Son Espanyolet is a sought after area in Palma with low buildings with patios and gardens. Santa Catalina, central Palma and the Paseo Marítimo are just a few minutes’ walk away. It is a quiet area that is also suitable for families as there are several schools nearby. Here you will find Spanish charm, proximity to the city and a wonderful tranquility.
Just outside Son Espanyolet you will find the wonderful Palma Sport & Tennis Club which offers tennis courts, gym and spa of the very highest quality. There is also a bistro with a large terrace. Every year, the Legends Cuptournament is played here with tennis players who are now considered legends.
In Son Espanyolet we also find a world-class Swedish-owned music studio, Palma Music Studio. In addition to recording music by artists such as Kim Wilde and many others, they also do online courses in singing and music production, voice recordings and much more.
In Son Espanyolet we find many restaurants and cafes. At the nice Casatitacafe you can buy a home made lunch menu for a reasonable price.
Hong Thai offers authentic Thai food for take away. Lowther Craft Beer is a local brewery where you can find both their own beer but also offers beer from all over the world.
Los3chamacos serves Mexican food and drinks and is well worth a visit.
Bar Top offers tapas, beer, llonguets and rock´n roll. A perfect mix!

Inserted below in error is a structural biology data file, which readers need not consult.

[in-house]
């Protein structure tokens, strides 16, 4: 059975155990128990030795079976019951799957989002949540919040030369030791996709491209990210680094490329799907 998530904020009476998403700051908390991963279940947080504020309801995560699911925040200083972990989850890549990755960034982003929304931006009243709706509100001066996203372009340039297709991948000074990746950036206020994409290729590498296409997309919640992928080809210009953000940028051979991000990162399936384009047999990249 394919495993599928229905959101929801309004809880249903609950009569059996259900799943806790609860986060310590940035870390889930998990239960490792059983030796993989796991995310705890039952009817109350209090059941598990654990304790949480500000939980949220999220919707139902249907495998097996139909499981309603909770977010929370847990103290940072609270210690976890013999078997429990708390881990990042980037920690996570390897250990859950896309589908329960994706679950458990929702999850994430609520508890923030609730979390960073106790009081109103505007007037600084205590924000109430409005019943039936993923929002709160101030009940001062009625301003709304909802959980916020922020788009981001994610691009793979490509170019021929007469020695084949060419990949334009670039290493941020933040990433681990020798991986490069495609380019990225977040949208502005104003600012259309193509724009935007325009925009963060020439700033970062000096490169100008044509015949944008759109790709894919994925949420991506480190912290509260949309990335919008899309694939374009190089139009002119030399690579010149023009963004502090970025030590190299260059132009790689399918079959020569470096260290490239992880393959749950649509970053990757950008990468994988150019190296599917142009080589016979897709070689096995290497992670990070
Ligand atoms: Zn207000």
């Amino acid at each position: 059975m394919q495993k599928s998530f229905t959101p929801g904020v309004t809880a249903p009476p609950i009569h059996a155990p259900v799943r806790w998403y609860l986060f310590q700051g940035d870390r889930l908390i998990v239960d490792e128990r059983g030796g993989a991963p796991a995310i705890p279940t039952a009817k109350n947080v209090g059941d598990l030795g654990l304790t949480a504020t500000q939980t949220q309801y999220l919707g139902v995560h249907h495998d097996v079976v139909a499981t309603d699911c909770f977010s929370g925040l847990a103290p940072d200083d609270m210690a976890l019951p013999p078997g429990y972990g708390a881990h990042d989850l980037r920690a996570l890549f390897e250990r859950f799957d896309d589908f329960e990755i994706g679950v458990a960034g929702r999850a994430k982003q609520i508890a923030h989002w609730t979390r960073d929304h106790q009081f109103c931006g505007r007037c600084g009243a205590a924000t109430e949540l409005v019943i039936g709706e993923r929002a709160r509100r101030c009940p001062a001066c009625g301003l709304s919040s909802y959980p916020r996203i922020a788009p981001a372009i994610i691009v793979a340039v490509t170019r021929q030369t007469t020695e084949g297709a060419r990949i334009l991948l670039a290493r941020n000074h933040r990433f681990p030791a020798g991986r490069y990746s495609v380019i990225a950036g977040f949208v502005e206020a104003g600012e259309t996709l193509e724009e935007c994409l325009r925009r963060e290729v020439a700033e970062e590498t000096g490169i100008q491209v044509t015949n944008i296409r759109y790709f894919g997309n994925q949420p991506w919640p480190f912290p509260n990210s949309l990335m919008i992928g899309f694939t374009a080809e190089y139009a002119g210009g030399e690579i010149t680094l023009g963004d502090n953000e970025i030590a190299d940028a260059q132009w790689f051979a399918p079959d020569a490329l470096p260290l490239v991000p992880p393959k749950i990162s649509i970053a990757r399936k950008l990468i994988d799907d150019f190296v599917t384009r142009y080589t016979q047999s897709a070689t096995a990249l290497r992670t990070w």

The private hospital Clinica Juaneda is located in Son Espanyolet and is the first choice for many, both Spanish and international patients. They also offer interpreters for patients who do not speak Spanish.
For us Swedes, the tradition of semla is something like the light in the dark after a long winter. Sure, it’s still winter but one knows we’re heading for brighter times. Semlan is a pastry that almost all Swedes have a relationship with and 44 million semla are eaten every year.
The semla is a bun with a small lid made of wheat flour, milk, butter, sugar, yeast and cardamom. The bun or semla is then filled with almond paste on the cut surface of the base and a ring of whipped cream around the almond mass, the lid is put on and the bun is powdered with icing sugar.
The custom of eating semla dates back to the time when Sweden was a Catholic country and when people fasted before Easter. Before the fasting started, during the 40 days of Lent people celebrated, ate and drank in preparation for the fast. Fat Tuesday is the last day before Lent and falls this year on the 16th of February. During the fast, one would avoid eating meat (carne hence carnival) or revel in other ways so therefore Fat Tuesday was the day of celebration, party and exactly what the day suggests getting fat. In other parts of the world, carnival is celebrated during this time while we Swedes enjoy this delicious pastry.
This celebration of Fat Tuesday is still going on in large parts of the world as Mardi Gras in New Orleans / USA, in Rio de Janeiro the famous carnival is celebrated, as well as in Germany and also here in Mallorca.
If you now feel like trying our version of a carnival the semla, we are happy to tell you that they are available to be purchased here in Mallorca at the Swedish bakery Fika Farina in central Palma. If you are near Santa Catalina, you will find them at the small nice bakery Pan Comido and at the Swedish bakery Palma Bread as well.
San Agustín, just outside Palma in the southwest of the Bay of Palma, is a nice little neighborhood located near the coast and several nice beaches. Here you will find a wonderful mix of locals and expats. It is a great place to live all year round as you will find everything you could need nearby: restaurants, cafes, grocery stores and pharmacies.